“O Come, O Come, Emmanuel”
9th-Century Latin hymn
UM Hymnal, No. 211
O come, O come, Emmanuel,
And ransom captive Israel,
That mourns in lonely exile here
Until the Son of God appear.
Emmanuel shall come to thee, O Israel.
This hymn, originally in Latin, takes us back over 1,200 years to monastic life in the 8th- or 9th-century. Seven days before Christmas Eve monasteries would sing the “O antiphons” in anticipation of Christmas Eve when the eighth antiphon, “O Virgo virginum” (“O Virgin of virgins”) would be sung before and after Mary’s canticle, the Magnificat (Luke 1:46b-55).
The Latin metrical form of the hymn was composed as early as the 12th century. John Mason Neale (1818-1866), the famous architect of the Oxford movement, discovered the Latin hymn in the appendix of an early 18th-century manuscript, “Psalterium Cationum Catholicorum,” with a refrain. Neale, a translator of early Greek and Latin hymns, included it in his influential collection, Mediaeval Hymns and Sequences (1851).
British hymnologist J.R. Watson provides a context for the antiphons included on the second page after the hymn in the UM Hymnal: “The antiphons, sometimes called the ‘O antiphons’ or ‘The Great O’s’, were designated to concentrate the mind on the coming Christmas, enriching the meaning of the Incarnation with a complex series of references from the Old and New Testaments.”
Each antiphon begins as follows:
O Sapentia (Wisdom)
O Adonai (Hebrew word for God)
O Radix Jesse (stem or root of Jesse)
O Clavis David (key of David)
O Oriens (dayspring)
O Rex genitium (King of the Gentiles)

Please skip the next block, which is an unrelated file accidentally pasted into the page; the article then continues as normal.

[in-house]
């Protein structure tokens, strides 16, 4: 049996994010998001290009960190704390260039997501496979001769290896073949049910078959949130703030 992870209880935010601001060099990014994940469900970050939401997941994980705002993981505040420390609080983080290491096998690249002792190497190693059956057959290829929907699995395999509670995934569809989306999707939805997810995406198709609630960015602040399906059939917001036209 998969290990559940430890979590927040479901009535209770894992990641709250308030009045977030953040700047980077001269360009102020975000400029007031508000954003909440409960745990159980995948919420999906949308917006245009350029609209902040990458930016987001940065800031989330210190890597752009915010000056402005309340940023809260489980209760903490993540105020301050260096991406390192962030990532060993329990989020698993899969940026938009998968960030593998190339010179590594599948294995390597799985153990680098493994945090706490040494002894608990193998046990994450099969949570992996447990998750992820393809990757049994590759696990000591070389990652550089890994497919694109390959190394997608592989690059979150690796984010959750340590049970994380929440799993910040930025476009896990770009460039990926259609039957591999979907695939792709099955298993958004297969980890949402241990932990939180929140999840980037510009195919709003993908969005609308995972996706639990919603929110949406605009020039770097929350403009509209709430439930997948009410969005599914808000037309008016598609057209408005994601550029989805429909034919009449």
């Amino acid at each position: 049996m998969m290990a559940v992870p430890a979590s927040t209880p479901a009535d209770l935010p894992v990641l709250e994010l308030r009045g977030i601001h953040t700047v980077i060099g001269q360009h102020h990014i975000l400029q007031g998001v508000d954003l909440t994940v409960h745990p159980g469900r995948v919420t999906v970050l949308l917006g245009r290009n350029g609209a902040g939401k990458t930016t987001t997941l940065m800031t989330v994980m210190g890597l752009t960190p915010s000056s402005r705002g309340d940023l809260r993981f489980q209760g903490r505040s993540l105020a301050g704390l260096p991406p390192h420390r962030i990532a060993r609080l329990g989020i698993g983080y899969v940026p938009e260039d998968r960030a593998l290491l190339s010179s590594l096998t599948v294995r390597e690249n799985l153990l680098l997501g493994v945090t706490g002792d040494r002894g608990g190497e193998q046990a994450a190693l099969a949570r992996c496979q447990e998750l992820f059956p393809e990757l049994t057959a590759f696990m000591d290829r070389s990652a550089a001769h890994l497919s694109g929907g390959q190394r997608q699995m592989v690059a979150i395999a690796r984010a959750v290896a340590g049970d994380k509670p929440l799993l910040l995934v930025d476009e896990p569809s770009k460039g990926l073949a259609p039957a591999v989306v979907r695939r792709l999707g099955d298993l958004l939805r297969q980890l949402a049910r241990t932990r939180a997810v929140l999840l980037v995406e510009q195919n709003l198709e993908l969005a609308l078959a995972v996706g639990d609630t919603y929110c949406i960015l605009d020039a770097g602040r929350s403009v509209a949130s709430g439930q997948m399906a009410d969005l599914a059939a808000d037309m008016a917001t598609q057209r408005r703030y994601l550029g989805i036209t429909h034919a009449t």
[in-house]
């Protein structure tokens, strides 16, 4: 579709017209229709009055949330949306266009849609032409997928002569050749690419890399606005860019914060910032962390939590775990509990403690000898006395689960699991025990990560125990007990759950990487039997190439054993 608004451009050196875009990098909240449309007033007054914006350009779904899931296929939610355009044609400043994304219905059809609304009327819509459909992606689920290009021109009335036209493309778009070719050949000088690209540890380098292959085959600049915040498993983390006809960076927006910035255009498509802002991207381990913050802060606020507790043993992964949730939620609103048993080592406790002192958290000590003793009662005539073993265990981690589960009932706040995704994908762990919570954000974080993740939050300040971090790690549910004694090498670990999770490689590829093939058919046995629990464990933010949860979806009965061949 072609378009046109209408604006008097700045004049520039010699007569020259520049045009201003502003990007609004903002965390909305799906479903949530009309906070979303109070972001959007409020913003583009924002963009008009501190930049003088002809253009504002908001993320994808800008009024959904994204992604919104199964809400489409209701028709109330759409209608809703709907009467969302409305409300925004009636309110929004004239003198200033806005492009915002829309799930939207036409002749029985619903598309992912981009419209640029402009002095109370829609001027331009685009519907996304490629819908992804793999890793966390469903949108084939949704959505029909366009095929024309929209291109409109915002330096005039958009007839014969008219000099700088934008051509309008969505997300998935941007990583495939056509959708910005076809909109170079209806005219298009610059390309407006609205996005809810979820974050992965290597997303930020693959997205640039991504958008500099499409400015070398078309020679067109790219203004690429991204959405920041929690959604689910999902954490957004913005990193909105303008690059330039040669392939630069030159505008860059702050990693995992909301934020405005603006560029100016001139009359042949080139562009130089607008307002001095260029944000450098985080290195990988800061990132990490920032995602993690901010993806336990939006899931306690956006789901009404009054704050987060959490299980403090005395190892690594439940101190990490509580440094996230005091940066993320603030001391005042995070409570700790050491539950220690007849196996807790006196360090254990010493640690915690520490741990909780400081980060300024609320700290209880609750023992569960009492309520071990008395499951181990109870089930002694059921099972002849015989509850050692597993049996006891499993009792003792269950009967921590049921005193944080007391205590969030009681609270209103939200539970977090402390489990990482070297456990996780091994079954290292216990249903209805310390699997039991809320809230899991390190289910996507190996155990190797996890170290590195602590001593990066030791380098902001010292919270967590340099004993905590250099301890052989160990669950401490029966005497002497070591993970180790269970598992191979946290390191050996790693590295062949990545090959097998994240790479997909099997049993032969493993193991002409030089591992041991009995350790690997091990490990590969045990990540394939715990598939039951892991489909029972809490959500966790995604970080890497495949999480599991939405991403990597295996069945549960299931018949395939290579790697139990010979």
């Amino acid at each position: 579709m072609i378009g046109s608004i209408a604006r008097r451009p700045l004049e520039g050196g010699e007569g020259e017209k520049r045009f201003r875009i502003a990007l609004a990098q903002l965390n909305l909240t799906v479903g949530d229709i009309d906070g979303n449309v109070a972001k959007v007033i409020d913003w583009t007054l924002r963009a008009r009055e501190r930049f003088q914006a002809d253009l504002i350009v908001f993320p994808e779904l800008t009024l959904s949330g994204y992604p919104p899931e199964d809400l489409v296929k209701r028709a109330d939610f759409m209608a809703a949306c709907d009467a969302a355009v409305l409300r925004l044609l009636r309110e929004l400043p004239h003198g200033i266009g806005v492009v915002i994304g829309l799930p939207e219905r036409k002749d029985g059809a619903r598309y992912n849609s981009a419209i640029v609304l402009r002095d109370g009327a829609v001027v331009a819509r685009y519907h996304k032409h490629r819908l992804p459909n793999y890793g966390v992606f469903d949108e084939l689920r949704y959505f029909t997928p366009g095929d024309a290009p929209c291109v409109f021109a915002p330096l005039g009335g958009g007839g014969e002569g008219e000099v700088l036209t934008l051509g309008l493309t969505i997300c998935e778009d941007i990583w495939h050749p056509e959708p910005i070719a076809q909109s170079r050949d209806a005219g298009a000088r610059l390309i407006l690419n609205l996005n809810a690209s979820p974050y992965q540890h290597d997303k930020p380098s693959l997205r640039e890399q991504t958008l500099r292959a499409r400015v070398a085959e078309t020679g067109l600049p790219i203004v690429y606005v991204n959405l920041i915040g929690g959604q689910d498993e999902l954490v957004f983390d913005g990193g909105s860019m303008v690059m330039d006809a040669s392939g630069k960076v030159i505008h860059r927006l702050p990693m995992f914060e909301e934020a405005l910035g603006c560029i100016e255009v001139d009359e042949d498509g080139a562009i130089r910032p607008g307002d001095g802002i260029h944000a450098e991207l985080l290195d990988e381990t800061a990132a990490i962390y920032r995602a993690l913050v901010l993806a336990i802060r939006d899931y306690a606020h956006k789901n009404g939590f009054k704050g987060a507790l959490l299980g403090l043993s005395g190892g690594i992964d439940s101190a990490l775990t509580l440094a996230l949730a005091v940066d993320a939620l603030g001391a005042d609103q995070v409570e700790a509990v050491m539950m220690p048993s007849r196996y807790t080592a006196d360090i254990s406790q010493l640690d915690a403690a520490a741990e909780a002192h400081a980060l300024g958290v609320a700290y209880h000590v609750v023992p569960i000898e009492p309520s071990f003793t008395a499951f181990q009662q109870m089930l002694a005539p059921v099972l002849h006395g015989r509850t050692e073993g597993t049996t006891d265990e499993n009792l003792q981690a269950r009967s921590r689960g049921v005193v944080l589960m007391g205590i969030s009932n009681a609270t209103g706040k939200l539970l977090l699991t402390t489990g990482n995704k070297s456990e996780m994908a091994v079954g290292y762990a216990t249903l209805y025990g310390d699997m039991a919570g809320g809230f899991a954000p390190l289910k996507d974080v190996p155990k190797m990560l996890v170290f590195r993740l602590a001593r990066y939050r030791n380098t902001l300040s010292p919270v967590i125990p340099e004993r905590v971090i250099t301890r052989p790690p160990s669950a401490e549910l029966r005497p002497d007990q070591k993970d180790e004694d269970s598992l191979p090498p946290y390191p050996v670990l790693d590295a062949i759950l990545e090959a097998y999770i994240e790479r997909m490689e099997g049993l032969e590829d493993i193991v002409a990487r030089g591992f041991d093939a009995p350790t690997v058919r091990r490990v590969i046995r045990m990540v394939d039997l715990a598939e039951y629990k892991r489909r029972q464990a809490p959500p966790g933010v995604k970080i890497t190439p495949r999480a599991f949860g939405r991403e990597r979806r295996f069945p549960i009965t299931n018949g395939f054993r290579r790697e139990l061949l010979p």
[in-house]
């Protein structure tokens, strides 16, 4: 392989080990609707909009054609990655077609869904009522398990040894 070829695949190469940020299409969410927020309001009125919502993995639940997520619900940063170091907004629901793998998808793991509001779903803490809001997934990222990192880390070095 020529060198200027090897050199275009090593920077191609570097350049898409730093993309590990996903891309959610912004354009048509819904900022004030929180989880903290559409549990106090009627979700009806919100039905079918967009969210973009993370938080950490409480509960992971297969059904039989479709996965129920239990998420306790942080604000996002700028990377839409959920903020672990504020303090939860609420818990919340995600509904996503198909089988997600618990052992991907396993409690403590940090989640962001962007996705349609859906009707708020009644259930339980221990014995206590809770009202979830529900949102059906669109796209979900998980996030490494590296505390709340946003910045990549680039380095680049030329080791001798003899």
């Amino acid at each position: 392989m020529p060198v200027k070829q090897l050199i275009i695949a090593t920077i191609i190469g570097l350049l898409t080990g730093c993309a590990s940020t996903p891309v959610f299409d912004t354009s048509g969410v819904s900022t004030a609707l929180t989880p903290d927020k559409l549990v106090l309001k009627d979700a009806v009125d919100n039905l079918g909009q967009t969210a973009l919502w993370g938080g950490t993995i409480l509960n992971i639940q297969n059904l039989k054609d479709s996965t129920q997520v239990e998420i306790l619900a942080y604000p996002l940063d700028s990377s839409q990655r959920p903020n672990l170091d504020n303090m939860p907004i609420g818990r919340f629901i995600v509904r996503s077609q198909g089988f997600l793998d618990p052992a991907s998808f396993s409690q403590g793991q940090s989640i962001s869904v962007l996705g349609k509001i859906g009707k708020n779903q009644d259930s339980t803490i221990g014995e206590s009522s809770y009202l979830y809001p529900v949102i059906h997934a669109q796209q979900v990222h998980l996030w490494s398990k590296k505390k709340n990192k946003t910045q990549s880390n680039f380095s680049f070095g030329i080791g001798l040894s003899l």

Put together, the first letter of the second word of each antiphon spells SARCORE. If read backwards, the letters form a two-word acrostic, “Ero cras,” meaning “I will be present tomorrow.” All of the Latin attributions to the coming Messiah are from the Old Testament except “Emmanuel,” which is found both in Isaiah 7:14 and Matthew 1:23. Matthew quotes Isaiah virtually verbatim—“Behold, a virgin shall conceive, and bear a song, and shall call his name Emmanuel”—with the exception that Matthew adds the phrase: “which being interpreted is, God with us.”
The “O Emmanuel” antiphon was traditionally sung on the night before Christmas Eve, revealed through the completion of the acrostic and the meaning of the liturgical riddle.
For Mediaeval Hymns and Sequences, Neale translated the opening line as “Draw nigh, draw nigh, Emmanuel.” The hymn appeared in The Hymnal Noted, Part 2 (1854) with a tune supplied by Thomas Helmore entitled VENI EMMANUEL. The heading in this hymnal stated: “From a French Missal in the National Library, Lisbon.” Scholars have not been able to locate the French missal, but musicologist Mary Berry (1917-2008) located the tune in the Bibliotheque Nationale in Paris, identifying it as a 15th-century “processional” for French Franciscan nuns.
The famous Hymns Ancient and Modern (1861) used Neale’s revised translation, one that continues to be employed in many hymnals. The block chords of the original musical setting were eventually replaced with more freely flowing plainsong settings.
There are numerous textual variations in many hymnals including even the order of the stanzas. Laurence Hall Stookey, recently retired worship professor at Wesley Seminary in Washington, D.C., retranslated portions of the hymn in order to reflect more accurately the original Latin.
Once again, regular readers of this column will note that many hymns found in our hymnals are modified gradually over the centuries through cultural migrations and translations until we find them in the form that we sing today. With this hymn, the essence of the original Latin text remains. By singing “O Come, O Come, Emmanuel” with the antiphons interspersed, Christians today may participate in a sacred Advent ritual that is many centuries old.
Dr. Hawn is professor of sacred music at Perkins School of Theology.